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HRW urges UN to condemn 'dramatic reversal' of Egypt's human rights record

UN Human Rights Council is scheduled to review Egypt's human rights record in Geneva on Wednesday
Demonstrators with Egyptian Americans for Democracy and Human Rights held in August to mark the one-year anniversary of the Rabaa Massacre in Cairo (AFP)

Ahead of a UN examination of Egypt's human rights record scheduled this week, Human Rights Watch has called on the agency to condemn the "most dramatic reversal of human rights" in the country's history under President Abdel Fattah al-Sisi.

"Washington, London, Paris and other capitals have failed to confront Egypt's dramatic reversal of human rights," said Philippe Dam, acting Geneva office director at Human Rights Watch, in a statement released on Tuesday. "They should make clear that silencing independent groups will hurt Egypt's relations with its allies." 

On Wednesday, UN member state representatives, human rights groups, and Egyptian officials are scheduled to gather in Geneva to discuss the country's human rights record as part of what is called a Universal Periodic Review. It is the first such review to be conducted since Egypt's 2011 uprisings.

In particular, HRW urged the US and other allies to condemn "imminent threats to shut down the country's most prominent nongovermental organisations". The Egyptian government has set a 10 November deadline for all NGOs to register under what HRW called a "highly restrictive" 2002 law, or face criminal charges. 

The NGO also criticised the UN Human Rights Council, as well as many Western countries and delegations, for failing to send a signal to the Egyptian leaders that human rights are a priority, instead "indulging the al-Sisi administration's wish to return to business as usual," the statement said.

On the table for examination on Wednesday will be a report compiled by Egypt’s foreign ministry regarding progress made on human rights issues including the country’s continued use of the death penalty, allegations of police torture, questions about freedom of religion and belief and sexual harassment.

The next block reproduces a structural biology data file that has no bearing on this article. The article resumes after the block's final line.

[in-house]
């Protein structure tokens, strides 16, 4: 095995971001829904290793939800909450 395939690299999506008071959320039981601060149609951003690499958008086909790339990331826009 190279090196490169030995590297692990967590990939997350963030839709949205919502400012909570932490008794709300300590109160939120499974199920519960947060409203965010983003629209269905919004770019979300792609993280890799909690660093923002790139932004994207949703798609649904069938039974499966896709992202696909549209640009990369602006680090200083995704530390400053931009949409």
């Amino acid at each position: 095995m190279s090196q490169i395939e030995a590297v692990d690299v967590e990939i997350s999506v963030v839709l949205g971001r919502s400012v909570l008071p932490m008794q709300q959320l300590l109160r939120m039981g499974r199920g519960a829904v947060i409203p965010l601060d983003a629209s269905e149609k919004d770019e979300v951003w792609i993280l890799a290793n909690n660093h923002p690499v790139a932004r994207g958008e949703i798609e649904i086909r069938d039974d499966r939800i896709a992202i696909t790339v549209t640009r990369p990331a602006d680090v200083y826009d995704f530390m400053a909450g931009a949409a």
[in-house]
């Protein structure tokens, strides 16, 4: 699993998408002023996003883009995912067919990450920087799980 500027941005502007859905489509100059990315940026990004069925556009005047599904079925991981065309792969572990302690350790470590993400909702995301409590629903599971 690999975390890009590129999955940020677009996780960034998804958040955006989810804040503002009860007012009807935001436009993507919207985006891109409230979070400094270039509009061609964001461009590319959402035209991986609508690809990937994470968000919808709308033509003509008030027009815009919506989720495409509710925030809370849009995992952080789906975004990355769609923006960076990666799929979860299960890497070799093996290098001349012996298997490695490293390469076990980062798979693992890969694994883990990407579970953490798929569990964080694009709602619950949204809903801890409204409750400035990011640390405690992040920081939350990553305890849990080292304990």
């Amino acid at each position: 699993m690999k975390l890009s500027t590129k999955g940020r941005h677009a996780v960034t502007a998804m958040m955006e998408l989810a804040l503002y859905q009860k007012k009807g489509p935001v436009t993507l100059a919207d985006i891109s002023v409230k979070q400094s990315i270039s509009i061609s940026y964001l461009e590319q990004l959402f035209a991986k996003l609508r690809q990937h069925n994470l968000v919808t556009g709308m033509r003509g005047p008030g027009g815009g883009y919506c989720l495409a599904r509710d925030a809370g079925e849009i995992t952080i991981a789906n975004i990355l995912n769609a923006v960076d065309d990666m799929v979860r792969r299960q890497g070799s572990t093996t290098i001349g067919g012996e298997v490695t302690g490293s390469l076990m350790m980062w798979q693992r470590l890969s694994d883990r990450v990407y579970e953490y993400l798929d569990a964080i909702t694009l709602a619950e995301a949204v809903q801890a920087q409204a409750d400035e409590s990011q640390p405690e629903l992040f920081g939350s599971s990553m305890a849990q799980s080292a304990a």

Egypt’s foreign ministry said the review would mark the beginning of “intensive preparation” to show “full commitment to and respect of international conventions and fundamental rights and freedoms.”

The foreign ministry also said their report contains “images that illustrate acts of violence and terrorism carried out by elements of the Muslim Brotherhood in Egypt”.

The Muslim Brotherhood and its political wing, the Freedom and Justice Party (FJP), both dissolved and banned by the Egyptian authorities, have also submitted a report for the UN review.

The Brotherhood’s legal team, Irvine Thanvi Natas solicitors, said: “The UN has a historic opportunity to hold the Egyptian military regime to account for the crimes committed since the coup”.

The Brotherhood report is said to “expose the atrocious reality of the military dictatorship ruling Egypt”, which includes “a detailed review of the human rights record of Egypt under president Morsi and appraises the record of the military regime”.

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